In pre-season 2018, the squad was strengthened further by the additions of Fabinho from AS Monaco and the long-awaited capture of Naby Keita from RB Leipzig. Six successive victories at the start of the season saw Liverpool achieve their best start to a season in their 126-year history and they topped the table on Christmas Day, finishing the first half of the campaign unbeaten. Their one and only loss so far this season came in early January away at Manchester City.

Liverpool are desperate to land the Premier League title for the first time and they believe they’ve got the manager to end their league championship drought. Can Jurgen Klopp deliver what the fans want? Only time will tell.

The Managers: Avram Grant

Premier League Clubs Managed: Chelsea (2007-2008), Portsmouth (2009-2010), West Ham United (2010-2011)

Avram Grant has spent the majority of his career coaching and managing in Israel, enjoying plenty of success in his homeland with a host of league titles and cup victories with different teams, including Maccabi Haifa and Maccabi Tel-Aviv. However, he has also experienced three seasons coaching in England. He came within a kick of landing the biggest prize in European club football before experiencing a lost cause at Portsmouth and an underwhelming season in the dugout at West Ham United.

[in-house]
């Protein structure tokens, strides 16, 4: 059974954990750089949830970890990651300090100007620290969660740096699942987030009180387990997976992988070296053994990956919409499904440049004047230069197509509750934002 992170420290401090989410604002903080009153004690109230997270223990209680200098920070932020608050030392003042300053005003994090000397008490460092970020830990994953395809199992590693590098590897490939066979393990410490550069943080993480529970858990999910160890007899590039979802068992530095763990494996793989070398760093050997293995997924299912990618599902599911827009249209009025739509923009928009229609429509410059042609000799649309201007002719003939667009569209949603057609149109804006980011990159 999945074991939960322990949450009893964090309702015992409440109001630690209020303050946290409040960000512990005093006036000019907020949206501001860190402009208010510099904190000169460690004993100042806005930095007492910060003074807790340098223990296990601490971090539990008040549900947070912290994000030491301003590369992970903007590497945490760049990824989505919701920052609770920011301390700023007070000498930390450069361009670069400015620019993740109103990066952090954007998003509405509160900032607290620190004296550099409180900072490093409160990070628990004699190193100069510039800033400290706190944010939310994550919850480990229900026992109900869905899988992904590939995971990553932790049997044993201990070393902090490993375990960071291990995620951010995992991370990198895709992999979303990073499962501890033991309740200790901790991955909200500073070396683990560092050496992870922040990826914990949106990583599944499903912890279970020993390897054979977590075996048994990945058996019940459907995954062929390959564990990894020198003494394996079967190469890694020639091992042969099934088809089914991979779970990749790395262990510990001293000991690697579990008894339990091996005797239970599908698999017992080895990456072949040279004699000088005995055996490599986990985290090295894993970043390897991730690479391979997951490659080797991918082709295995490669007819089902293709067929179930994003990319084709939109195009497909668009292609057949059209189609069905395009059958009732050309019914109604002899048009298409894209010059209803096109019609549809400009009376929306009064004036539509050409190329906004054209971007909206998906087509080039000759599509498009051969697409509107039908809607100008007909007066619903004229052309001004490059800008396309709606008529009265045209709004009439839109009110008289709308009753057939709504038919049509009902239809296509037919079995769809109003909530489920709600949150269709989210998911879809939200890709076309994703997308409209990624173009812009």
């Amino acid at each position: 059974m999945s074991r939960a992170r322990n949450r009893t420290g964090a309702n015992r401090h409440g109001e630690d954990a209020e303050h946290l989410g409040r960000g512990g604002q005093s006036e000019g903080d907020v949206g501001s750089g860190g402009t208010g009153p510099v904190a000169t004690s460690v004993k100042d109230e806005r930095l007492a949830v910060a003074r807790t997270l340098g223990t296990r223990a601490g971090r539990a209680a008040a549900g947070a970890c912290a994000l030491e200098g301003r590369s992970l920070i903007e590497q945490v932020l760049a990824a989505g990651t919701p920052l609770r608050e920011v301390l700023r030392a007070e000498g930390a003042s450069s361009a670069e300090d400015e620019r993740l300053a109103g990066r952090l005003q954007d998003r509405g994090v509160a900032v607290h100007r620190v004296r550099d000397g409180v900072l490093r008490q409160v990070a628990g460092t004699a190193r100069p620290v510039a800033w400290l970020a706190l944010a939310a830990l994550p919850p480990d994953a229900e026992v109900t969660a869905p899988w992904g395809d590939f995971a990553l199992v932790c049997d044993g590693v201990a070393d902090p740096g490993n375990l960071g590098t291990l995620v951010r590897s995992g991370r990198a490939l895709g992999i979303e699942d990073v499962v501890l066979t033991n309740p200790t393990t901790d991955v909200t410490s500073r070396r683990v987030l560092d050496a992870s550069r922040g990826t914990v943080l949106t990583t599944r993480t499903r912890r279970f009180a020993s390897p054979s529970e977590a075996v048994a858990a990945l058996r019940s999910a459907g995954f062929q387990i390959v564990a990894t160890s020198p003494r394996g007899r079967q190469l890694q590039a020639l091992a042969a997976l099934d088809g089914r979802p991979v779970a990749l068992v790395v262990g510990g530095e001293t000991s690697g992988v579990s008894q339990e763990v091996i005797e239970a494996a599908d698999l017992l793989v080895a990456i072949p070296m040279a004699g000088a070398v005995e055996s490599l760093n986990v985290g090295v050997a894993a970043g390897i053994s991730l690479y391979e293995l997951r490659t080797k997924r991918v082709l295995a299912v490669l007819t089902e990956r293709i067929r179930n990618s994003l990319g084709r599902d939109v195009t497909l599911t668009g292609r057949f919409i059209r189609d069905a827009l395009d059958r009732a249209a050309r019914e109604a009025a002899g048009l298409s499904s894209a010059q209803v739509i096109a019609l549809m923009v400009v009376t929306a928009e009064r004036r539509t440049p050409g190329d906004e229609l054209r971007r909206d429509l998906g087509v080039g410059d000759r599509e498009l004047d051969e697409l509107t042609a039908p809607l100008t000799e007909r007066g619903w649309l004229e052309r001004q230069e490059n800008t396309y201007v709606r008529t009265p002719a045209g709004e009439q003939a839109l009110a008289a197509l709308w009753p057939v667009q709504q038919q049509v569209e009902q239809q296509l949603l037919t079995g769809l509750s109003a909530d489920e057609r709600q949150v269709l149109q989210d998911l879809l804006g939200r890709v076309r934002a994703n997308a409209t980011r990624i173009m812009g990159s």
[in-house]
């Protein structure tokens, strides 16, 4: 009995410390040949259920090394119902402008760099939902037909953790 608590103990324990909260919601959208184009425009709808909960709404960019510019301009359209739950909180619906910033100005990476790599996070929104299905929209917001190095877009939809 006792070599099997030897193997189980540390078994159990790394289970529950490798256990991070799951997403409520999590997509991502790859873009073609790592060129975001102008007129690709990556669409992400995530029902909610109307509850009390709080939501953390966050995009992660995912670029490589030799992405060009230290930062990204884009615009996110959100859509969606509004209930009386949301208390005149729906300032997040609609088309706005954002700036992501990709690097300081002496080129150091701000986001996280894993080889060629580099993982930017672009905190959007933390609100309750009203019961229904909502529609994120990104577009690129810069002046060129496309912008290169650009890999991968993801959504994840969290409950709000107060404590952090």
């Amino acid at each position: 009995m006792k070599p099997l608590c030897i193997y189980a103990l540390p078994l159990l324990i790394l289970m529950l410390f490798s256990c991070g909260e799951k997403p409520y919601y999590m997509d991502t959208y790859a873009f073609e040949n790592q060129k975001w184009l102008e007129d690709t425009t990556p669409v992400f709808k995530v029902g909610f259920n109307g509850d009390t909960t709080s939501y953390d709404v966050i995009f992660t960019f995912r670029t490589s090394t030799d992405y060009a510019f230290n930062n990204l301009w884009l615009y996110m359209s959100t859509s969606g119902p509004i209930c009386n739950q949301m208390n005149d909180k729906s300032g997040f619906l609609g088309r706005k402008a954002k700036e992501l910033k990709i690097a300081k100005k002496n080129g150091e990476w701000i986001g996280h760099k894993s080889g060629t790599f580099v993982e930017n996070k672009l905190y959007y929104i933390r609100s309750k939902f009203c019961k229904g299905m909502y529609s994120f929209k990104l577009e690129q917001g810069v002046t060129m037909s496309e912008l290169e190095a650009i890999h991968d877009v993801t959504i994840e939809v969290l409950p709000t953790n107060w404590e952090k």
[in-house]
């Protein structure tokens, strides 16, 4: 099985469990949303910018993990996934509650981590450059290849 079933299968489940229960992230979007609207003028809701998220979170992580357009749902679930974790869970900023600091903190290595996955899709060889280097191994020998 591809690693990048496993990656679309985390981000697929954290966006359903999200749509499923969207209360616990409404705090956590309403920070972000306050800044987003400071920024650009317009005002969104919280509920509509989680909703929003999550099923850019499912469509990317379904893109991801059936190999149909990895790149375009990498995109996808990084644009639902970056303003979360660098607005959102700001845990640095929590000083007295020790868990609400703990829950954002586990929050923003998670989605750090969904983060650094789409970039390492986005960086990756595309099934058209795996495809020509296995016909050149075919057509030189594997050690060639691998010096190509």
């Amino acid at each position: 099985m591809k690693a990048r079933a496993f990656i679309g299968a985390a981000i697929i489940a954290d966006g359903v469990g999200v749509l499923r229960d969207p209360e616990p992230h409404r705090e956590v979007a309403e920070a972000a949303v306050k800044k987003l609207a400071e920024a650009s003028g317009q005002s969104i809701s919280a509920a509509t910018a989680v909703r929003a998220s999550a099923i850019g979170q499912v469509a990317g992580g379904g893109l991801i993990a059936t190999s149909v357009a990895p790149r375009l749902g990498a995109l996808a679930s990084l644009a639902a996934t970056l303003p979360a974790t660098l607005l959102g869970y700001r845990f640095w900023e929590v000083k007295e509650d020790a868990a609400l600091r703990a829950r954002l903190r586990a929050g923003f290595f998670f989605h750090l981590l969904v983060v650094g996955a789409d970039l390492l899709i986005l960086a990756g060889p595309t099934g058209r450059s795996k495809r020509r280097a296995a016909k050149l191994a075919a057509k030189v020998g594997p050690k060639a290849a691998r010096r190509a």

Four decades in Israel

Avram Grant began coaching as an 18-year-old all the way back in 1972 when he became a youth coach at his local side, Hapoel Petah Tikva. It was a spell that lasted a staggering 14 years. He made the big step into first-team management in 1986 when he was promoted into the role at Hapoel. He turned them into regular title contenders but they missed out on the top prize to Maccabi Haifa. Grant did enjoy back-to-back victories in the Toto Cup in 1990 and 1991.

His next stop was Maccabi Tel-Aviv where they won the league championship in his first season in-charge of the club, taking the top honours by 13 points in 1992. He repeated the success three years later before taking the position at Hapoel Haifa at the end of the 1994-1995 season. This was an unsuccessful spell as the club finished just fourth in the championship. He returned to Maccabi Tel-Aviv but couldn’t replicate the success of his first spell, only achieving one cup victory in 1999.

At the start of the new millennium, he went to Maccabi Haifa, coaching there until 2002. Maccabi enjoyed a dominating period under his tenure, winning consecutive league championships. However, they missed out on a potential place in the group stages of the UEFA Champions League after fielding an ineligible player in a qualifying tie against FC Haka of Finland.